I’ve also been doing networking events, and a couple of the organisations I’ve previously worked with have been really good. The directors of Made in Britain have been really supportive in sharing and promoting my work with their members, along with the Machine Tooling Association (MTA). Really, it’s been personal connections and word of mouth so far.
Are there any specific projects or clients that you’re particularly proud of so far?
A company in Wales I’ve been working for got themselves into a real muddle when everything got so complicated after Brexit. Industrial goods like laser meters and those types of products, always come in a nice leather case. But everything got so complicated with their suppliers in Italy and across Europe, along with their agents in the UK, it meant they were in a complete state. So, the company paid twice for some things due to the way the paperwork had been submitted, and for some costs they shouldn’t have even been paying.
I did a complete audit of everything they were doing with their suppliers, restructured it all in a way they could understand, and enabled them to go back in a much stronger position with clear requirements. And if they weren’t met, they were able to go somewhere else, which has saved them a lot of time, stress and money. So that was a really nice project to work on, and has made a real difference to their business.
We’ve got so many amazing SMEs in this country manufacturing all kinds of really clever stuff. And you never hear about it unless you work in the industry.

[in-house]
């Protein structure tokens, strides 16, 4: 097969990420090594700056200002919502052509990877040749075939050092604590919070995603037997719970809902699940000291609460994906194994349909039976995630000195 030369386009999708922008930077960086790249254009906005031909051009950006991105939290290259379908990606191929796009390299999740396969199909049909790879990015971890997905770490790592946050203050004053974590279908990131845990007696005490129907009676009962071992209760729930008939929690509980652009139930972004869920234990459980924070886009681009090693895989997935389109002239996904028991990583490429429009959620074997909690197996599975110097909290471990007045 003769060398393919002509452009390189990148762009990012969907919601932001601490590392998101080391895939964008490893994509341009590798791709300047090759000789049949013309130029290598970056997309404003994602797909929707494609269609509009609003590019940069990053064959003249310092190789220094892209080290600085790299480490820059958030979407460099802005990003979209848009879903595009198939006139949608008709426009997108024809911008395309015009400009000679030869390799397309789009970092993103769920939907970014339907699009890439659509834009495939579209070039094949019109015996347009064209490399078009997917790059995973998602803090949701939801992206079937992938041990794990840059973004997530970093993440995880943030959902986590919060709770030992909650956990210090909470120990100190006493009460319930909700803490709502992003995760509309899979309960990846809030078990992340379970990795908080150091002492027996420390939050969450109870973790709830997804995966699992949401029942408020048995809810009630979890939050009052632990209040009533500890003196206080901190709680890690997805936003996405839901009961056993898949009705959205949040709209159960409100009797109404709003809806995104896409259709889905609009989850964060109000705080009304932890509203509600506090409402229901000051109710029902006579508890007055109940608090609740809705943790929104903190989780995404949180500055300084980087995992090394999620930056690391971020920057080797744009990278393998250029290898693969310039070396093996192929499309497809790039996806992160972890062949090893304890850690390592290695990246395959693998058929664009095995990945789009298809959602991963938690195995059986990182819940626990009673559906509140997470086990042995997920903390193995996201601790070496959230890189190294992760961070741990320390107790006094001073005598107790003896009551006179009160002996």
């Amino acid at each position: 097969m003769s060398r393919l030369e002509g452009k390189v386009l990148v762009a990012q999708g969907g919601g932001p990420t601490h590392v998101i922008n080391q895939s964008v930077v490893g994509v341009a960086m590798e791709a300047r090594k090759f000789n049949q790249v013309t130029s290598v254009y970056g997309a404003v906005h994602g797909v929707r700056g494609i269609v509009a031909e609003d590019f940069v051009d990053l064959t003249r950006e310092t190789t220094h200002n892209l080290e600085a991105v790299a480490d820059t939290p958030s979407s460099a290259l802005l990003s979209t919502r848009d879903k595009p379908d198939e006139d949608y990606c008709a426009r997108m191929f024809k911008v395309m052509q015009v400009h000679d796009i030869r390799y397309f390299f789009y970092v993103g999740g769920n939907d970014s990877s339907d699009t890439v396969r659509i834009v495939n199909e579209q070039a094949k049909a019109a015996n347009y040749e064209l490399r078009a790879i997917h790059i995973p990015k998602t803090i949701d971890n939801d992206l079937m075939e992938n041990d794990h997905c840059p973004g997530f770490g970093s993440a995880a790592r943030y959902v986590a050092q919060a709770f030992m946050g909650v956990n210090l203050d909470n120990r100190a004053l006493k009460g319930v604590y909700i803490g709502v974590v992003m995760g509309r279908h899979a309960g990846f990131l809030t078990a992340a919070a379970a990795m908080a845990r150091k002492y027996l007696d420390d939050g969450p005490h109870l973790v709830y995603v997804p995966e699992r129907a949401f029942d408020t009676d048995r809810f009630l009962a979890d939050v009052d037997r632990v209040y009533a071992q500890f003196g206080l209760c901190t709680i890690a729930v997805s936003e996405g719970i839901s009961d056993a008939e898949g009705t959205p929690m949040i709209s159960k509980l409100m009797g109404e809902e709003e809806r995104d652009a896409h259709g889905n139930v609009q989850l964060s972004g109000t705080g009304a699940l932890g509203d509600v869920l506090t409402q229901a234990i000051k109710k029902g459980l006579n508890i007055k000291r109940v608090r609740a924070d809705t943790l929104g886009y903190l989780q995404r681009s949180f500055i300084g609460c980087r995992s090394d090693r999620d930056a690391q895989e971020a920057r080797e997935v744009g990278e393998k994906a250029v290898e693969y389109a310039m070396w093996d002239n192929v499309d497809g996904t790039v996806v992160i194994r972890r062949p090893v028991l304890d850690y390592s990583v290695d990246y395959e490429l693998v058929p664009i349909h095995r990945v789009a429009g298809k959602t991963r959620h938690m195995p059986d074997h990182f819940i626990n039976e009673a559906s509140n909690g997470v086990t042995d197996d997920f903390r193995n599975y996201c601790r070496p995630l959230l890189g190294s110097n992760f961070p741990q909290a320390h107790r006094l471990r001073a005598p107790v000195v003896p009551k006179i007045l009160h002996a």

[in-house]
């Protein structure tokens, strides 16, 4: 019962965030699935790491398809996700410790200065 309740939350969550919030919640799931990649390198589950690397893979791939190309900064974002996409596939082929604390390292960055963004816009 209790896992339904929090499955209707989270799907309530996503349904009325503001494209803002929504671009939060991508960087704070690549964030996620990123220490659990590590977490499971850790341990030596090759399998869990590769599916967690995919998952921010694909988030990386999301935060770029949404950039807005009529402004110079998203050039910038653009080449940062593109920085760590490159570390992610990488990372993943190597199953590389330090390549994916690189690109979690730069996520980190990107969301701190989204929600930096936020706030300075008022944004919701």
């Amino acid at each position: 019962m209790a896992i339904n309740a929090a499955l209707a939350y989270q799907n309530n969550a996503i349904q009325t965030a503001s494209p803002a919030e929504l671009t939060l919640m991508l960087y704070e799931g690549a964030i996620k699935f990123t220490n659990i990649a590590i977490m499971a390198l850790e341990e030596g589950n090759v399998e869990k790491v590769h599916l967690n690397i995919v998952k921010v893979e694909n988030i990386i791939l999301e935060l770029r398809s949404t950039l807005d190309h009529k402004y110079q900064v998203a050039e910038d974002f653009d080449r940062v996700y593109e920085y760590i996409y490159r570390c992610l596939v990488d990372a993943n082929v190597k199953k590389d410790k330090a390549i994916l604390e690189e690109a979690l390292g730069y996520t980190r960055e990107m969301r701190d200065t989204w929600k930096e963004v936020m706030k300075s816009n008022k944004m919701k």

Have you got involved in any of the current IPSE campaigns? Where do you think we could provide more support in the future?
Not really, as I’ve been focused on finding clients. But I’ve been filling out the surveys on whether to pay tax more regularly. I think it’s great that you’re looking into it, as personally I think paying tax more frequently would make it easier to manage, and stay on top of.
I think IPSE is very well organised, and I like the webinars and the fact that the recordings are sent out so quickly, that all seems to be working really well. For people working on their own like me, it’s nice to have all the little networking events and things you can drop into. It means you can connect with other people, and hear about other issues that might be affecting them, which could be something that I’ll maybe need to think about further down the line.
What does self-employment mean to you?
Oh, it’s just independence and freedom. Working in a company for 22 years was great, and the people were lovely. But this is entirely my own venture.
If I make a go of this, then that’s my achievement. And if it fails, that’s on me as well. But at least I’m in charge of my own destiny. I can make decisions that I’m comfortable with, even if some of them might be wrong. But I know I was doing what I felt to be right at the time, without having to take anyone else’s opinion into consideration. So, I absolutely love that.
Lastly, would you recommend IPSE to other new freelancers or self-employed professionals?
Oh yeah, definitely. I think when you’re starting out on your own, it’s really, really important to be part of a network of people who are on the same journey. They can give you points on the best way to do things, and useful contacts or advice. So absolutely, I would definitely recommend it.
If you’d like to find out more about Lucinda and the International Trade Consultancy, you can visit the website here, or find her on LinkedIn, here. And if you’d like to share your self-employed experiences in a member story, or know an IPSE member who would be a great interview subject, why not let us know via email, here.